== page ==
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Sustainability Leads to Cost Savings, Revenue Growth

Sustainability programs are producing cost savings, revenue growth, competitive advantage and environmental benefits across corporate America, writes Harold L. Sirkin, a senior partner of the Boston Consulting Group (BCG), in a Businessweek management blog.

Sirkin cites a survey BCG conducted in cooperation with the MIT Sloan Management Review in which 37 percent of the 2,600 managers and executives identified sustainability efforts as a source of profit — a 23 percent rise over last year. About half of the responding companies (48 percent) said they changed their business models as a result.

The blog quotes David Brodwin, co-founder of the American Sustainable Business Council, who earlier this year said sustainability efforts take many forms: “Some companies succeed by targeting sophisticated consumers who prefer to pay more for a product that is organic, healthier, produced in [a] cleaner or safer way, or produced in a way that provides more benefit to the workers involved…Other companies succeed by driving their costs down as a result of rethinking their product  and process design…Still other companies succeed because the pursuit of sustainability leads to a higher quality product, with fewer defects and rejects.”

Firms that set tangible, public sustainability goals improve their financial and environmental performance, according to a white paper released in July by CH2M Hill.



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One thought on “Sustainability Leads to Cost Savings, Revenue Growth

  1. I wanted to share with your readers that the City Of Burlington, Vermont has had a strategic sustainable economic development plan since 1984.

    I served as the head of the City of Burlington’s economic development department from 2012-1983. I recently coauthored the book “Sustainable Communities ~ Creating A Durable Local Economy.”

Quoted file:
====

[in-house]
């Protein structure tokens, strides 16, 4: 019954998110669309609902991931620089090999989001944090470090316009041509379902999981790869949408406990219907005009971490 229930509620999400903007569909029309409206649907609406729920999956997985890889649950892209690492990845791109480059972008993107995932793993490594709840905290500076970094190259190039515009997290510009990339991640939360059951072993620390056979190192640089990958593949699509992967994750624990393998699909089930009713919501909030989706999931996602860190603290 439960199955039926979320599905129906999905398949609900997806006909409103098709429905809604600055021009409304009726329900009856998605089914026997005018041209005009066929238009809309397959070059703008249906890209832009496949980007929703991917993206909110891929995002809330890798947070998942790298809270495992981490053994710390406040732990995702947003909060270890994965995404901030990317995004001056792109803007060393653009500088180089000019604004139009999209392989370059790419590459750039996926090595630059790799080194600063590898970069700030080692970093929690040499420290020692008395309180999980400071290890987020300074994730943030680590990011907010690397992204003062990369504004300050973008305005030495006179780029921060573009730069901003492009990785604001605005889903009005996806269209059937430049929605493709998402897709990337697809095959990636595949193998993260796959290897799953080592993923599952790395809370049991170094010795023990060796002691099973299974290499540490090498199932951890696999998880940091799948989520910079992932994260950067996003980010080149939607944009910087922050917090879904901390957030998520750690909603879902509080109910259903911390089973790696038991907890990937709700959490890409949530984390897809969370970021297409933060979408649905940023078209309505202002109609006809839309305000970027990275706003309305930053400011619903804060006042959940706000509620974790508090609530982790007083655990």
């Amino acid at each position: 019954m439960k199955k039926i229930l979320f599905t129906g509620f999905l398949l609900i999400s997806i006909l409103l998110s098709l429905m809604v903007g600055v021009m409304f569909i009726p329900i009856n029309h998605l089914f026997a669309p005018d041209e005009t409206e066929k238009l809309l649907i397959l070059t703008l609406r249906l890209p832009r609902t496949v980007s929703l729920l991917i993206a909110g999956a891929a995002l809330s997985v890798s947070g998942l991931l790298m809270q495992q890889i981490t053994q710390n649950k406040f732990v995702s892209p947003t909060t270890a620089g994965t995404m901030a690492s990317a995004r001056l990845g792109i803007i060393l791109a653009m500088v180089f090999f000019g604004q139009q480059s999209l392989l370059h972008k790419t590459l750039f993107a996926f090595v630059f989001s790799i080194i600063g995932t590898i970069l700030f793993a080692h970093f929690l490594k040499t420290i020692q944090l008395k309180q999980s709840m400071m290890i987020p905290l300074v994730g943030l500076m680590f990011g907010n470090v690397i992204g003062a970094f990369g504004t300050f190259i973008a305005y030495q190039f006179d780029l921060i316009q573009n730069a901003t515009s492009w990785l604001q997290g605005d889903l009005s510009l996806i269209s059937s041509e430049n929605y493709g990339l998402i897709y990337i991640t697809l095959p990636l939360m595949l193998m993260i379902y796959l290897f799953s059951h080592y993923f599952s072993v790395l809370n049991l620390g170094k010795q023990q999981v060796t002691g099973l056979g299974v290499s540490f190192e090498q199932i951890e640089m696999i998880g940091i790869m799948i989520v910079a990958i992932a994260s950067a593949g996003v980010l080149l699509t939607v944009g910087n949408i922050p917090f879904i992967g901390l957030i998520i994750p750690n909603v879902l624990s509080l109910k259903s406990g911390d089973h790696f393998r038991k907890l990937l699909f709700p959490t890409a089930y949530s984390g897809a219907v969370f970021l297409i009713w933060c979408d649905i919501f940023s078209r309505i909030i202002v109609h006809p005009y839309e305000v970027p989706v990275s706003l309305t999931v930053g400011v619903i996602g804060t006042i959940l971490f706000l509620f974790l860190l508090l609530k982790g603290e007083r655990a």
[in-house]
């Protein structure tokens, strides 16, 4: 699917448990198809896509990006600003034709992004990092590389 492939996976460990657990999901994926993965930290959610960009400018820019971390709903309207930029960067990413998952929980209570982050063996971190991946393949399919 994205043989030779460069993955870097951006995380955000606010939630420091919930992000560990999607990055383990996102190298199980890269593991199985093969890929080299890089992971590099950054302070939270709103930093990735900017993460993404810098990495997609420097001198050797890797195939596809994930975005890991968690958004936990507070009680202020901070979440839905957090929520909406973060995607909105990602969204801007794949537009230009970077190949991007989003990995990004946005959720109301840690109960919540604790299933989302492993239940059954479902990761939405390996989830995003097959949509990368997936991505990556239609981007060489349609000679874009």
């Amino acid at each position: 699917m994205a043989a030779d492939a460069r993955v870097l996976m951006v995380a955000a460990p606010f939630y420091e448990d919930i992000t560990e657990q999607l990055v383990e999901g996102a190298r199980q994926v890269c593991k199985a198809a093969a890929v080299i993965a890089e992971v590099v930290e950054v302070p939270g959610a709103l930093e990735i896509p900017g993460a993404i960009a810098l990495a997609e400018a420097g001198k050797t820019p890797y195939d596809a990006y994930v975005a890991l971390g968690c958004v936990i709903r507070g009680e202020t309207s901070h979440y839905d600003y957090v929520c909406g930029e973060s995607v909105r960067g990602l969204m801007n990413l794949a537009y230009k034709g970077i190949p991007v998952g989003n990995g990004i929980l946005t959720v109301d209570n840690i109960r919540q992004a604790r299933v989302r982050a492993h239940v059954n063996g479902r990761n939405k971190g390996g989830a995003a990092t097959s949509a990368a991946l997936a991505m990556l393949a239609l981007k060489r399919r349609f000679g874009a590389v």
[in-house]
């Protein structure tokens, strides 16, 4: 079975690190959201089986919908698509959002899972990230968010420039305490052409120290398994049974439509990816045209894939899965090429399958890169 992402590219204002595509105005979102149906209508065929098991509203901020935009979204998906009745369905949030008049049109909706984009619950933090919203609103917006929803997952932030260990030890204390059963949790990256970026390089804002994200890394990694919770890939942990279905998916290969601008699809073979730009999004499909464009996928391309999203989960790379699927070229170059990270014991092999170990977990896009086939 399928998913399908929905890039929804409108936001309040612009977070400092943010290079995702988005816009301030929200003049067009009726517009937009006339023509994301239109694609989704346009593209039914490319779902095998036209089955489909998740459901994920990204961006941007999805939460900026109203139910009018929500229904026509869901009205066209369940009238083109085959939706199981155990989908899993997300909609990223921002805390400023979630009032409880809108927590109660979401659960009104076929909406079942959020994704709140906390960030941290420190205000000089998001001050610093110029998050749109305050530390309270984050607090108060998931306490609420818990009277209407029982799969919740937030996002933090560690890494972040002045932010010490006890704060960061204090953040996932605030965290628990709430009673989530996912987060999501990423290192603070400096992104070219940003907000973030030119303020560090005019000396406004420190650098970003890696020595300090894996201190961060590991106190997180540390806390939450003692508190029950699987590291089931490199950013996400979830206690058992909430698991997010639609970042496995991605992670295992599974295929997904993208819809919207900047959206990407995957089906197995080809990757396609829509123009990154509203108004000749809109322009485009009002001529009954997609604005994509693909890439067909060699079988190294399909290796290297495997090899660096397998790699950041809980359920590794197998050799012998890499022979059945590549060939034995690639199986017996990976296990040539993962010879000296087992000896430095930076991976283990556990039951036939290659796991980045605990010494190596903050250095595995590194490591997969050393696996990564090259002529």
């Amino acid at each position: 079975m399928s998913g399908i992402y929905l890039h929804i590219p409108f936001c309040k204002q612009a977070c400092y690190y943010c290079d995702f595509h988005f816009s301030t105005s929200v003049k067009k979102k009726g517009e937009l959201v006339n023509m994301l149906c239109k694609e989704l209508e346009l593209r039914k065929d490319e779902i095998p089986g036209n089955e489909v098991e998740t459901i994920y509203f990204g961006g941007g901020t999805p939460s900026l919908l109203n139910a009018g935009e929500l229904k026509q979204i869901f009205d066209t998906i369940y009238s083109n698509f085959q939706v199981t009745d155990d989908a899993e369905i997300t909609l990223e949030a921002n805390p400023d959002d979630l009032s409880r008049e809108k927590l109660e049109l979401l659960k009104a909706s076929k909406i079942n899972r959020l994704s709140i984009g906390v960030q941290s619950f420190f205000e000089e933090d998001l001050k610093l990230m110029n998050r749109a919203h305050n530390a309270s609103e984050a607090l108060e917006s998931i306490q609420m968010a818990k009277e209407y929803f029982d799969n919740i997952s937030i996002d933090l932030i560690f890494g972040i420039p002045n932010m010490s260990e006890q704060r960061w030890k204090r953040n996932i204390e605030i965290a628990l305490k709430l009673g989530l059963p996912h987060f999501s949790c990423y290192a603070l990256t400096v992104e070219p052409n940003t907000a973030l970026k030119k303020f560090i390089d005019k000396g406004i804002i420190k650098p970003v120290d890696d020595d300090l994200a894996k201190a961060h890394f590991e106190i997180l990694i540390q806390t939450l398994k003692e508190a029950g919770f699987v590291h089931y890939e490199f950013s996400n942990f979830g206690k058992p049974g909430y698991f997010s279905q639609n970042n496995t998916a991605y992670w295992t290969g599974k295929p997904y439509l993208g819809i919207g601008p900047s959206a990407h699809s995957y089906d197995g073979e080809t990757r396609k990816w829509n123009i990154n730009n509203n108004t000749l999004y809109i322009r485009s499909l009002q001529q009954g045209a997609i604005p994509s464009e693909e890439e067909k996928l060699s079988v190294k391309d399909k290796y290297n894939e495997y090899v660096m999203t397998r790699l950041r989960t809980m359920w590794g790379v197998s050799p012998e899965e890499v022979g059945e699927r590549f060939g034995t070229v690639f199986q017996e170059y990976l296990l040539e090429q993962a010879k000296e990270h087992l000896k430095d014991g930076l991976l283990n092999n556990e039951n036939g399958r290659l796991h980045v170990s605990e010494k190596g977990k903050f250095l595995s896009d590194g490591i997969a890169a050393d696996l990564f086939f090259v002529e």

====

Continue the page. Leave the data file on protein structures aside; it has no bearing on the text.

Three examples from our book that other communities can learn from:
    1) We passed a local bond for $11.2 Million dollars for energy conservation and efficiency over 20 years ago. Overall electricity use in 2010 was only 2% greater than in 1989. During the same period, statewide use of electricity increased by 17%. Thus, we are meeting the needs of a growing local economy with about the same amount of electricity as we used 20 years ago. The efficiency investments saved Burlington customers $13.2 million in 2010 alone.
    2) We established the Women’s Small Business Program and worked with Trinity College, Now Mercy Connections, to provide this training. Now over 150 women have started businesses during the last 20 years.
    3) We helped establish and nurture over 20 Private Non Profits including the Champlain Housing Trust (CHT). CHT manages 1,500 apartments, stewards over 500 owner-occupied homes and provides homebuyer education and financial counseling.

    The goal in our book is to share what we learned so other communities from around the world can learn from our community’s successes and that communities take the ideas and scale them down to fit their own needs.

    Our book “Sustainable Communities ~ Creating A Durable Local Economy” is part a series by authors from around the world. This is how our publisher Earthscan ~ Tools for Community Planning states it:
    “There is increasing global demand for more local involvement in the planning of the environment. This is the only way that communities will get the surroundings they want and make the transition towards a sustainable future. This series of short, accessibly priced, practical books have been written by the world’s leading planning professionals to provide tools to support community planning wherever it occurs. Each book is a stand-alone, but together they create a compelling resource for planning professionals, community groups, activists, planning students and anyone looking to facilitate engagement in a community context.”
    View: http://www.taylorandfrancis.com/books/series/ECTCP/


    Bruce Seifer, Author
    Sustainable Communities ~ Creating A Durable Local Economy

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